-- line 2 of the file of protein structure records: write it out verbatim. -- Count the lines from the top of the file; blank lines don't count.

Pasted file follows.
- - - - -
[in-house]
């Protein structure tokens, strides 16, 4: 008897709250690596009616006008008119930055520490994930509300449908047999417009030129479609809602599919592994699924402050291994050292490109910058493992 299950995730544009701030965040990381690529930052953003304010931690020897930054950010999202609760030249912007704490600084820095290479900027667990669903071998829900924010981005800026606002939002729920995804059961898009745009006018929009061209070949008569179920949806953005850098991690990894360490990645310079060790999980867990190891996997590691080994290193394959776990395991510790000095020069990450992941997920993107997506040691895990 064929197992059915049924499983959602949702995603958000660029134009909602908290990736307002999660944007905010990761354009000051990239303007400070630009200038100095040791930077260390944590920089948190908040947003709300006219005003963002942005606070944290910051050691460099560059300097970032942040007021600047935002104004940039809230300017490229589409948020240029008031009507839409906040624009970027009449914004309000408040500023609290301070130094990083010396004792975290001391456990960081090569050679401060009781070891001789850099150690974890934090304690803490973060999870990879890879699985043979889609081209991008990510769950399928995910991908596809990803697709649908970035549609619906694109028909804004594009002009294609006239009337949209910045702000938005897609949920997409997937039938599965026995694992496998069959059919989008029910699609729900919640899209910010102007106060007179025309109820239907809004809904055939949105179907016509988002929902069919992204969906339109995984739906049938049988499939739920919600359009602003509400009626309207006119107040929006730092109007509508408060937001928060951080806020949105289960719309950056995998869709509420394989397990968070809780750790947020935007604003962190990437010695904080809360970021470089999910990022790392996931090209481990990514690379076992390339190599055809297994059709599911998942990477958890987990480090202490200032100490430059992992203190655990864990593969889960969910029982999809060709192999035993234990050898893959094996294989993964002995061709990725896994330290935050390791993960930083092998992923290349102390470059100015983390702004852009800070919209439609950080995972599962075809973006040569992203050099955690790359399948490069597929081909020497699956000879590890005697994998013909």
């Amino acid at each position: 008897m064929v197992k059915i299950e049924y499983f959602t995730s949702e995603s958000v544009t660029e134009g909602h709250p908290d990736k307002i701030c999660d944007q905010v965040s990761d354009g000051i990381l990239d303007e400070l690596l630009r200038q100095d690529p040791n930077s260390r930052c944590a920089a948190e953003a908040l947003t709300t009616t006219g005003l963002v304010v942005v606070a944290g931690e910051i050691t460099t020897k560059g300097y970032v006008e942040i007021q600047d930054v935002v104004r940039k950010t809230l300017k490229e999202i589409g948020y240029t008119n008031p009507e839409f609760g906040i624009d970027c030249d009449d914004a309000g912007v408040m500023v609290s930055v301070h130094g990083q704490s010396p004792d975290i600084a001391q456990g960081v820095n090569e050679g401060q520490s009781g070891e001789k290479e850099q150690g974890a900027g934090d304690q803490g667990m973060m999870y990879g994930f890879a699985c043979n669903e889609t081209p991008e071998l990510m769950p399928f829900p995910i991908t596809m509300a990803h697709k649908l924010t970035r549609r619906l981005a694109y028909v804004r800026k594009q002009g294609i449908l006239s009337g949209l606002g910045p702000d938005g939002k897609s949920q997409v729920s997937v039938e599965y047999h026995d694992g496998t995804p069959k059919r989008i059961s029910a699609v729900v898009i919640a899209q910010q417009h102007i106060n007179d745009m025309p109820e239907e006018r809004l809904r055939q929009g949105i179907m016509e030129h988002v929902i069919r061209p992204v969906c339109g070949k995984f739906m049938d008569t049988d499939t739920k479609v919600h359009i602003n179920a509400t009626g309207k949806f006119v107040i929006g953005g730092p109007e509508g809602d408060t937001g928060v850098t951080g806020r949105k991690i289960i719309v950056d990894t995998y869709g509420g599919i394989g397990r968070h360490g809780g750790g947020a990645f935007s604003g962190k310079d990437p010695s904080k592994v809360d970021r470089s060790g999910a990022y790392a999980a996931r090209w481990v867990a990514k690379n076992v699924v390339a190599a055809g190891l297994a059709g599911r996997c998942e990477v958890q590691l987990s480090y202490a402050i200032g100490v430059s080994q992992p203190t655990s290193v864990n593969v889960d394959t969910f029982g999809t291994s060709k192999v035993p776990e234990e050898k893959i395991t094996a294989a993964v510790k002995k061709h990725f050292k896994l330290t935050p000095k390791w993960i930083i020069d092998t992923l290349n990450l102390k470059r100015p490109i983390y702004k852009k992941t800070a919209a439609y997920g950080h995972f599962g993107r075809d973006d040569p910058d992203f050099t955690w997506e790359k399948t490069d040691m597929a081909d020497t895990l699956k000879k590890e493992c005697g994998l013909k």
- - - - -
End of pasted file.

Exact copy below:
């Protein structure tokens, strides 16, 4: 008897709250690596009616006008008119930055520490994930509300449908047999417009030129479609809602599919592994699924402050291994050292490109910058493992 299950995730544009701030965040990381690529930052953003304010931690020897930054950010999202609760030249912007704490600084820095290479900027667990669903071998829900924010981005800026606002939002729920995804059961898009745009006018929009061209070949008569179920949806953005850098991690990894360490990645310079060790999980867990190891996997590691080994290193394959776990395991510790000095020069990450992941997920993107997506040691895990 064929197992059915049924499983959602949702995603958000660029134009909602908290990736307002999660944007905010990761354009000051990239303007400070630009200038100095040791930077260390944590920089948190908040947003709300006219005003963002942005606070944290910051050691460099560059300097970032942040007021600047935002104004940039809230300017490229589409948020240029008031009507839409906040624009970027009449914004309000408040500023609290301070130094990083010396004792975290001391456990960081090569050679401060009781070891001789850099150690974890934090304690803490973060999870990879890879699985043979889609081209991008990510769950399928995910991908596809990803697709649908970035549609619906694109028909804004594009002009294609006239009337949209910045702000938005897609949920997409997937039938599965026995694992496998069959059919989008029910699609729900919640899209910010102007106060007179025309109820239907809004809904055939949105179907016509988002929902069919992204969906339109995984739906049938049988499939739920919600359009602003509400009626309207006119107040929006730092109007509508408060937001928060951080806020949105289960719309950056995998869709509420394989397990968070809780750790947020935007604003962190990437010695904080809360970021470089999910990022790392996931090209481990990514690379076992390339190599055809297994059709599911998942990477958890987990480090202490200032100490430059992992203190655990864990593969889960969910029982999809060709192999035993234990050898893959094996294989993964002995061709990725896994330290935050390791993960930083092998992923290349102390470059100015983390702004852009800070919209439609950080995972599962075809973006040569992203050099955690790359399948490069597929081909020497699956000879590890005697994998013909």